A New Tone in US-China Relations?
Both the US and Chinese governments must start to understand that combining cooperation with competition is the best way forward. Presidents Joe Biden and Xi Jinping, both chastened by four years of Trumpian disruption, have a real chance to reverse the course of bilateral relations.
HONG KONG – Donald Trump has left the White House, but Trumpism has not left US politics. With Joe Biden as America’s president, the world hopes that the United States will shift away from Trump’s disruptive confrontational approach toward China relations and embark on a path of pragmatic engagement. At stake is whether this crucial bilateral relationship serves to strengthen or shatter the global order.
Trump and COVID-19 have together provided painful but essential tests of both national well-being and the concept of an interconnected global order. Trump viewed globalization as a hindrance to America’s national aspirations. But the pandemic proved that we live in an interconnected global society.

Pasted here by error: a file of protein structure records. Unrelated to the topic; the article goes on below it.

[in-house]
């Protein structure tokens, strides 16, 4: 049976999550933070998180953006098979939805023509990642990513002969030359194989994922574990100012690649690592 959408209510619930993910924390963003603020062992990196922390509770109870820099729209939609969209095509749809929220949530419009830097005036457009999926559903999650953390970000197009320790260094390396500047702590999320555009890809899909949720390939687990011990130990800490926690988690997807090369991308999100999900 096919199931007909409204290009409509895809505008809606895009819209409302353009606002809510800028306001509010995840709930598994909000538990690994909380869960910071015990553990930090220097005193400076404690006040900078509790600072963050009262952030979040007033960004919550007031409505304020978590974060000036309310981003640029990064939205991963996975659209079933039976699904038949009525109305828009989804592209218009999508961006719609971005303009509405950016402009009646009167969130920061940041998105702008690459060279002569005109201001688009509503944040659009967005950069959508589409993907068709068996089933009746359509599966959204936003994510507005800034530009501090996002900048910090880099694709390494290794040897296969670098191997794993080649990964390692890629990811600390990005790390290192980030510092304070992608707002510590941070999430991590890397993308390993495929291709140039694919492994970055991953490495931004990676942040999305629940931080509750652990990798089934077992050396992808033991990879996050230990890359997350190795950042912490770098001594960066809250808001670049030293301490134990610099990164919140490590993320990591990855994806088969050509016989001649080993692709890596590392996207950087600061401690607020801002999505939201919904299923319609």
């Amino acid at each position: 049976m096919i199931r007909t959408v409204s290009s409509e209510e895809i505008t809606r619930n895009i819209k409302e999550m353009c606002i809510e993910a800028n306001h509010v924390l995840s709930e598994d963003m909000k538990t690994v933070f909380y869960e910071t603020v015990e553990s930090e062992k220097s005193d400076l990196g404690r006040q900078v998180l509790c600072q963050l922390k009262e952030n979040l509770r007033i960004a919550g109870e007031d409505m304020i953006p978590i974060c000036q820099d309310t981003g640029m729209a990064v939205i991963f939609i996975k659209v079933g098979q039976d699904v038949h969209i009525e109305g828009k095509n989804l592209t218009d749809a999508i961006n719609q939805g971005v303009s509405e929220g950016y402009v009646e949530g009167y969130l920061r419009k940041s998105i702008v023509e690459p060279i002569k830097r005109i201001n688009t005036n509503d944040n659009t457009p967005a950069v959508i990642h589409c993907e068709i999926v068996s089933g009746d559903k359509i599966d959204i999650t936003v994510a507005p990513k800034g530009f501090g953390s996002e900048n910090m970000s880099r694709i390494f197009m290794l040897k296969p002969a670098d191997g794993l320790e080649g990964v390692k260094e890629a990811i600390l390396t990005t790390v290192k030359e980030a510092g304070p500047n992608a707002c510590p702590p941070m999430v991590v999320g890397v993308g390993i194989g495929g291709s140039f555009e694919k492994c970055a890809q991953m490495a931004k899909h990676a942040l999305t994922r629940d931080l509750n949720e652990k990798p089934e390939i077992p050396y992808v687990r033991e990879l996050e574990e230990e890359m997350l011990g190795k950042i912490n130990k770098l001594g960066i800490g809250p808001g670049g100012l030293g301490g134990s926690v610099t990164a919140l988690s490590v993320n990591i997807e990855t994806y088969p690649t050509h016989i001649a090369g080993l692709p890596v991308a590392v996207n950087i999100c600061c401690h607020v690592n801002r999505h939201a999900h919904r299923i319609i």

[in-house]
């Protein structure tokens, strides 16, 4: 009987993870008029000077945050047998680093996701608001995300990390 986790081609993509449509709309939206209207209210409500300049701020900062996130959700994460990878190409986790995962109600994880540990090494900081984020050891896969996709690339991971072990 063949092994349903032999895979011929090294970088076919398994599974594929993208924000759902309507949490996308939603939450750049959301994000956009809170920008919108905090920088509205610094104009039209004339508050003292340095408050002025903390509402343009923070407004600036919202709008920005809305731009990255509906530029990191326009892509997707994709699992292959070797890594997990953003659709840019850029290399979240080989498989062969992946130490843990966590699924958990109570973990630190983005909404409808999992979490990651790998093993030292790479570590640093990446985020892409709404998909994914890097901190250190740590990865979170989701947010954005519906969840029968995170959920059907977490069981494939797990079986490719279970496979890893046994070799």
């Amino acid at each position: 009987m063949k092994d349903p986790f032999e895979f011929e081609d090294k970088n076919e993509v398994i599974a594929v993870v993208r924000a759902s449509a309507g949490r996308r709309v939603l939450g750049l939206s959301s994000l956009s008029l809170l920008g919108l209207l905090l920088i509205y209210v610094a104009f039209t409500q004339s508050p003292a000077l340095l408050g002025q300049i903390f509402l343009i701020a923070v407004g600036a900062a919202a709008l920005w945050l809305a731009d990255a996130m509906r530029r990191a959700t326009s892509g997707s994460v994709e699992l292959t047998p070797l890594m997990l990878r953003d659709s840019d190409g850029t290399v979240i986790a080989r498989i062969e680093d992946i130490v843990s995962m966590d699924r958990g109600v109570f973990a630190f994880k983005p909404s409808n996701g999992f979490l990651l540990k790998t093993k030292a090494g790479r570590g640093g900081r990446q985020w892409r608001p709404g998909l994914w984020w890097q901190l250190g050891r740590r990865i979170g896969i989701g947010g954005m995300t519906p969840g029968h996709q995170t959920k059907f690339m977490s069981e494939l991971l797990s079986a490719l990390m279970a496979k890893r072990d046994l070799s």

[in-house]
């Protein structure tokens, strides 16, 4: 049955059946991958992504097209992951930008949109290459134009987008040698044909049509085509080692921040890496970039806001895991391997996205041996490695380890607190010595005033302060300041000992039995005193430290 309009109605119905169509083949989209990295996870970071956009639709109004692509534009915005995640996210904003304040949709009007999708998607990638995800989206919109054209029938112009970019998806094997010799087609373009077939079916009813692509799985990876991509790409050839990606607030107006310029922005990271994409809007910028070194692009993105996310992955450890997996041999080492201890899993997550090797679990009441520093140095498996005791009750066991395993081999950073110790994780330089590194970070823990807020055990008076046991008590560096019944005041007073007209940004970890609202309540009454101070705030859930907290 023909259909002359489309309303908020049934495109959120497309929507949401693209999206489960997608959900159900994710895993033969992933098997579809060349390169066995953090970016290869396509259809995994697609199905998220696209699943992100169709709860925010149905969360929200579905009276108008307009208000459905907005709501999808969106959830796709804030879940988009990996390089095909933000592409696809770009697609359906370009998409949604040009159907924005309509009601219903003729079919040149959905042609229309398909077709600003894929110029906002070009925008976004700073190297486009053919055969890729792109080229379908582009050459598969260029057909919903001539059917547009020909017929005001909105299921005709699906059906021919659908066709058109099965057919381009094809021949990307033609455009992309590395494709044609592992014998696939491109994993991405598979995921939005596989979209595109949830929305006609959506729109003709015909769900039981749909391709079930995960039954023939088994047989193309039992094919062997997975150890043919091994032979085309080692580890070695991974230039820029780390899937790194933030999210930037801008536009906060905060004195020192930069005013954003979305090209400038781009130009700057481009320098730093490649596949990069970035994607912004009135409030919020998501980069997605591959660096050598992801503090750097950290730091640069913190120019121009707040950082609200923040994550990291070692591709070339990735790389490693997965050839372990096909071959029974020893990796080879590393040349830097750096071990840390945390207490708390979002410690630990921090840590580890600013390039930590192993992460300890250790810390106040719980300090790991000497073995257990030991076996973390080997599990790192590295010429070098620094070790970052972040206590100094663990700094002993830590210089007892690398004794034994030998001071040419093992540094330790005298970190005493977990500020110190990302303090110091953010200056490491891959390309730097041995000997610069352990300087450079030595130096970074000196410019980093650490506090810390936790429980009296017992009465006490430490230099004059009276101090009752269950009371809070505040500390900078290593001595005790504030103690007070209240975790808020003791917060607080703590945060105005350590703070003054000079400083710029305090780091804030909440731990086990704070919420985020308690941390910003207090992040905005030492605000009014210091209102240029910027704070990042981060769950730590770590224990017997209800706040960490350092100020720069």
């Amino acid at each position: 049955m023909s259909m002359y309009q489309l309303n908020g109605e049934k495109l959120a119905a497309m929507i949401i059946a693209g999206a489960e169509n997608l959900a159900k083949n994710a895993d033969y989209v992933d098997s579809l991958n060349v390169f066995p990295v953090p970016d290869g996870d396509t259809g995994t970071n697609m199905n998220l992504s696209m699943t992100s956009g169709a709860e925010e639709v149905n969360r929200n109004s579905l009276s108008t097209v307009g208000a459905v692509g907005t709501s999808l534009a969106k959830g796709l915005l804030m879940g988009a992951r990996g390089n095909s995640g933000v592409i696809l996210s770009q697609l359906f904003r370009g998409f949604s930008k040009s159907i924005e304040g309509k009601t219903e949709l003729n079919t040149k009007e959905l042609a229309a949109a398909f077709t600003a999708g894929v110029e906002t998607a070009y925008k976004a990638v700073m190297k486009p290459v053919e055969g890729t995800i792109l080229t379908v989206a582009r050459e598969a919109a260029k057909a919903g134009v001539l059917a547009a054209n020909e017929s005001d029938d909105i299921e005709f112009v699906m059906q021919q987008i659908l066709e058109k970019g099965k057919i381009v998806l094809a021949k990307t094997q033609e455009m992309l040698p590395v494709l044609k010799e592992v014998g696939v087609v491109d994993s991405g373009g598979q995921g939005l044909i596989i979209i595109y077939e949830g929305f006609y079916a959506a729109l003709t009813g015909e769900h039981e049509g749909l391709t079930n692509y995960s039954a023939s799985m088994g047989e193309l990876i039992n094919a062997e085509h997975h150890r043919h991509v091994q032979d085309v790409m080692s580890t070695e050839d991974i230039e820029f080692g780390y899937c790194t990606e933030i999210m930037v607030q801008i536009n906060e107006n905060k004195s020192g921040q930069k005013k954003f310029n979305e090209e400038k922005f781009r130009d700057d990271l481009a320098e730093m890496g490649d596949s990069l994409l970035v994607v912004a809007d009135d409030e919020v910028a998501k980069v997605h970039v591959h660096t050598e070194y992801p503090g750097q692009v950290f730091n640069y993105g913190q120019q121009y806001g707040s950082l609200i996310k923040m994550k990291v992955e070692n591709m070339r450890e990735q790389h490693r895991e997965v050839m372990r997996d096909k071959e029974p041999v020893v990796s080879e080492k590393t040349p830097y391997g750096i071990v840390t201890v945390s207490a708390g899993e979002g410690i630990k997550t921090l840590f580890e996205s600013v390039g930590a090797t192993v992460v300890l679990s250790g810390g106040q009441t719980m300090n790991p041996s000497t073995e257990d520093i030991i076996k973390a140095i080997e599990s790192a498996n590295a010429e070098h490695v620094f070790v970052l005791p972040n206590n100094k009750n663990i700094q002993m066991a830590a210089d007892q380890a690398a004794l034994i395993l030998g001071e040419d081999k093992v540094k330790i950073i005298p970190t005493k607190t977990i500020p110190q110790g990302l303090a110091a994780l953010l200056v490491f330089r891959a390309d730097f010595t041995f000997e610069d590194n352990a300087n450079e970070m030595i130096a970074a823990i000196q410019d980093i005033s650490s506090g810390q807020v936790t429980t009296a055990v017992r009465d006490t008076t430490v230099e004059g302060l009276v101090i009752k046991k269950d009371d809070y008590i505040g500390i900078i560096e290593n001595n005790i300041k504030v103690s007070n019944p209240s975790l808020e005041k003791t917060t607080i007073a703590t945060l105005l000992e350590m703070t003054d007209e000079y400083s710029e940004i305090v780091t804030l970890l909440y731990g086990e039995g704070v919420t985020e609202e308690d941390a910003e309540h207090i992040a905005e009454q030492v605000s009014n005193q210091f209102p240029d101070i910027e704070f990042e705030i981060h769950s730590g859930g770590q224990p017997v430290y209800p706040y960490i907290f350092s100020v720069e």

Systemic threats like the pandemic are beyond any country’s power to resolve. If we neglect the health and livelihoods of the world’s poorest, the coronavirus will mutate and come back to haunt us, even in the richest walled-in community.
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